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A Convenient Pretense Kindle Edition
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A Convenient Pretense is firstly, an enchanting, bright, charming, well-plotted, and deeply moving sweet-romance novel. Readers will immediately fall in love with the characters: Emily and Marcus, who star in this character-driven story.
In most ordinary and category romance novels, the internal problem comes from the hero or heroine. You can be certain Elaine Violette didn't intend A Convenient Pretense ordinary when she decided the male and the female both are hesitant to embrace true love, and with good cause. As you would expect, with these and other difficulties to surmount, Violette gives us an entertaining, highly satisfying novel that is a pure delight to read.
In order to keep her fans of Regal Reward, her first Regency romance, at attention as well as to attract readers of other genres, she carefully weaves into this beautifully written love story: mystery, suspense, lies, deceit, and attempted murder. The words chosen by this talented writer will force your mind to imagine: to hear the words and understand their richness, and to see the milieu, faces, and activities those words describe.
This fast paced, charming debut sparkling with witty dialogue and engaging characters make the talented author, Elaine Violette, slotted for stardom.
Note: I just saw the cover for Violette's next novel, A Kiss of Promise, my Kindle Fire is all excited.
Shirley G Webb
Award winning author of children's books, historical young-adult, and contemporary adult novels
Plus one star for the characters, who were likable. Plus one for the side-characters who were adorable. And, plus one star for the plot, which was perhaps too predictable, but a book always needs a villain.
Minus one for the absolute lack of tension between the hero and heroine. I'm not even talking about the lack of sex. Sex doesn't necessarily a good romance novel make. But if their relationship could be summarized in one word it would either be lackluster or tepid or maybe lukewarm. There is no physical attraction between them that is believable. This isn't personal, but for anyone who has ever felt the thrill of love there are many ways to describe passion, aside from actually using the word "passion." The lines are just fed to us.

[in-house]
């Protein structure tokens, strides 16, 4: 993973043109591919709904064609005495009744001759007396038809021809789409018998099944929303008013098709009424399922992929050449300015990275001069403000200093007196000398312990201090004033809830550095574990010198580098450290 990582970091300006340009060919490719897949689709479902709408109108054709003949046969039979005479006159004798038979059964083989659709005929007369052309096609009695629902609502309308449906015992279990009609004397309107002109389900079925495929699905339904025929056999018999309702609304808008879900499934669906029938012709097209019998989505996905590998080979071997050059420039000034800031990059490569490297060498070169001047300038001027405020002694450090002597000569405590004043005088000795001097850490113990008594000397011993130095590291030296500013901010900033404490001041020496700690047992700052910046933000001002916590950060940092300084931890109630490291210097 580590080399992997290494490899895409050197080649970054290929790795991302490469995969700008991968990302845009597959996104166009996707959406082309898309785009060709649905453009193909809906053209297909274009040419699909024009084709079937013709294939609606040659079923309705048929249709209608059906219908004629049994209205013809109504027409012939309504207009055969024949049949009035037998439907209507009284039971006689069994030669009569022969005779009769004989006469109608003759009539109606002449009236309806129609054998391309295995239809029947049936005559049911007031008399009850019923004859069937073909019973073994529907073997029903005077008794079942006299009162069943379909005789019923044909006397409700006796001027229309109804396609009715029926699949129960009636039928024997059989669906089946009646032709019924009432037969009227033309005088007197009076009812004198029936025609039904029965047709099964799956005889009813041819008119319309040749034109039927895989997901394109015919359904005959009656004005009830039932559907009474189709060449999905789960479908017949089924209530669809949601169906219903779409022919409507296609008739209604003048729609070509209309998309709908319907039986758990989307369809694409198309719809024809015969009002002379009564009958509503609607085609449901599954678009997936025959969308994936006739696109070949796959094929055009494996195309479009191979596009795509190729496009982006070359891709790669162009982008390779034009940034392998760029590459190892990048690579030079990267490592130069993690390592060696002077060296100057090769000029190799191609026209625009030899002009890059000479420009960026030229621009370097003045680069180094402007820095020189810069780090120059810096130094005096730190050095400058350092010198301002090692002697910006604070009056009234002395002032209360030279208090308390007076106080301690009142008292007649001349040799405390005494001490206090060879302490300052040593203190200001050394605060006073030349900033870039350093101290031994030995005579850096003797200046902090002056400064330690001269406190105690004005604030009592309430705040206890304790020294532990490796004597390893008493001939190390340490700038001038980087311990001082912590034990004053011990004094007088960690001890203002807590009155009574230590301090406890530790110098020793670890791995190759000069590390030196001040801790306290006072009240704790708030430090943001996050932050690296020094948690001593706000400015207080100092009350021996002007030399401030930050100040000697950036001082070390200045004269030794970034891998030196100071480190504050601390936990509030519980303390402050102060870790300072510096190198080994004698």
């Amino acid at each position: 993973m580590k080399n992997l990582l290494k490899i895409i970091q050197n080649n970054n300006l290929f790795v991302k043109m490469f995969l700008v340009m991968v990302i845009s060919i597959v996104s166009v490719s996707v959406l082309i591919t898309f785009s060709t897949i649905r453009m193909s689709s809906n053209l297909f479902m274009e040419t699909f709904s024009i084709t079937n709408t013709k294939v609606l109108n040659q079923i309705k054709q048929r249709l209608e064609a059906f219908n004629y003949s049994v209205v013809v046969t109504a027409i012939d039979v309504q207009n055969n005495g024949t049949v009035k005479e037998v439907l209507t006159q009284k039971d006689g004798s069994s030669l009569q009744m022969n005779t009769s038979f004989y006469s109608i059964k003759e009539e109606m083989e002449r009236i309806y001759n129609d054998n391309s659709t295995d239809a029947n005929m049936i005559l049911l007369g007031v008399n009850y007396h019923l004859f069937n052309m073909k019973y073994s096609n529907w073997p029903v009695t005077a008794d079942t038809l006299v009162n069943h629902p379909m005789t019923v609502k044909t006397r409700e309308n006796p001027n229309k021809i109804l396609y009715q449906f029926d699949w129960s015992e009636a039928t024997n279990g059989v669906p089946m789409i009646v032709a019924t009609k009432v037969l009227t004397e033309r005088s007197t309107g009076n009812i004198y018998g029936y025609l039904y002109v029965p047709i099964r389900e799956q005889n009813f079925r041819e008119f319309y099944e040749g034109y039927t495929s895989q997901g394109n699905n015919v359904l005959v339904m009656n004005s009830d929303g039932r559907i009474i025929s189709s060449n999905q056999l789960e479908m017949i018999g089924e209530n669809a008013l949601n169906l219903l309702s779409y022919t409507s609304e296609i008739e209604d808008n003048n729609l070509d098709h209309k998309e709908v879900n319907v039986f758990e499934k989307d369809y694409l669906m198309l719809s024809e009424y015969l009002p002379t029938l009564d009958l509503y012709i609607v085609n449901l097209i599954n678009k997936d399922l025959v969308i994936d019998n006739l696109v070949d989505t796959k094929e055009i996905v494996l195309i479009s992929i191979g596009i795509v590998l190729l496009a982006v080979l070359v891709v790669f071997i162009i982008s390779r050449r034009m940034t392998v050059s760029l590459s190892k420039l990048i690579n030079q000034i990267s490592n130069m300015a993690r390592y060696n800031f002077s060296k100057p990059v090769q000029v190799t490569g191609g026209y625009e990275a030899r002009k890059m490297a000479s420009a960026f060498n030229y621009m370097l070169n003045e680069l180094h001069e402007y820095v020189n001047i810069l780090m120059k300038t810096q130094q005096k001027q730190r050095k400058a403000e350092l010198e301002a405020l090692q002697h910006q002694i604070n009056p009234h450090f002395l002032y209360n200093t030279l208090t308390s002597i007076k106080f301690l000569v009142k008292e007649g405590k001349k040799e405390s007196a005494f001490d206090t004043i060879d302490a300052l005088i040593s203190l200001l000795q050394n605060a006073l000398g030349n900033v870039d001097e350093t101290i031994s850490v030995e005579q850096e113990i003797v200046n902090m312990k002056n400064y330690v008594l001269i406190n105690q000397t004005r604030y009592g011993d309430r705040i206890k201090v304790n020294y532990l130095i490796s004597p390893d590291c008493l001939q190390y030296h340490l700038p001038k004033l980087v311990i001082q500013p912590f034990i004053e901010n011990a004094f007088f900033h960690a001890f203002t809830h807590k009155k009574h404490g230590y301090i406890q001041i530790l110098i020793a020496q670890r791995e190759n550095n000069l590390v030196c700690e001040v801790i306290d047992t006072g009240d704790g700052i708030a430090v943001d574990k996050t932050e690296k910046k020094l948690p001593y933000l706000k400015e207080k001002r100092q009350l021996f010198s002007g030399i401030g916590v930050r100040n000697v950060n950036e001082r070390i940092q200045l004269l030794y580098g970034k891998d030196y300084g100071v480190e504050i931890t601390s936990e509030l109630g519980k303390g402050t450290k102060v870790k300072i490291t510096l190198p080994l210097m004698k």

That comes to the biggest minus in this book. All the lines are simply fed to us. There is a lot of description in this book, and not in the best sense. For example: "Two roads diverged in a yellow wood...." is much easier on the eyes than "The road split in two at the fork. The leaves in the trees were yellow."
My next point in the writing style is that there was nothing amusing or witty in the dialogue and a lot of it was simply filler, to make the book longer, and repetitive. Words are used to tell the story, not just to fill in blank space.
Also, the sentence structure suggests that either 1) the author doesn't have a great grip on the English language to use anything other than ordinary words, 2) the author is "dumbing it down" for an audience meant to be more Young Adult (although I've read some brilliantly prosed YA novels - Harry Potter, Divergent, Hunger Games - and this wasn't one of them), 3) the author hasn't read enough literature to get a feel for really good story telling. (Reading Jane Austen isn't enough, because no one can emulate Aunt Jane)
As much as I like verse woven into literature (Tolkien), and tales woven into epic poetry (Homer, Dante, Blake) and as much as I love poetry (Thoreau, Byron, Wordsworth, Keats, Shakespeare) the poetry references and inserts here were, at best, distracting. For one, the author chose obscure excerpts from poets to fit the mood or uses other people's words to convey meaning into an otherwise meaningless chapter. The author also chose some of the more lackluster sonnets from Shakespeare, which is disappointing. With all the references to love as an ideal, you would think the author would sprinkle Sonnet 73 or 116 in there.
Last, the author's own attempts at poetry were too strained, too forced, and sadly, beyond the author's capabilities. Limericks are not good poetry: not all good poetry rhymes. Since the author doesn't have a great command of the English language, trying to mold it into its highest form (poetry) was, I hate to say it...laughable. The effort is clearly there, and it's a unique concept in a romance novel, but the execution by this author makes the heroine's ambition really what she hated to categorize it as: a hobby -- an unpracticed one at that.
So in the end, the author's writing style may be the result of a novice novelist, but unfortunately writing style is not something you can fix. The editing didn't help either, as there were hanging sentences and orphaned quotation marks floating here and there on my Kindle pages. If the author can find a way not to use such plain language that constantly feeds us facts as opposed to letting us feel the story for ourselves, the prose will start to flow much better than this author's poetry.
Most recent customer reviews
Emily and Marcus both want to avoid marriage at all costs.Read more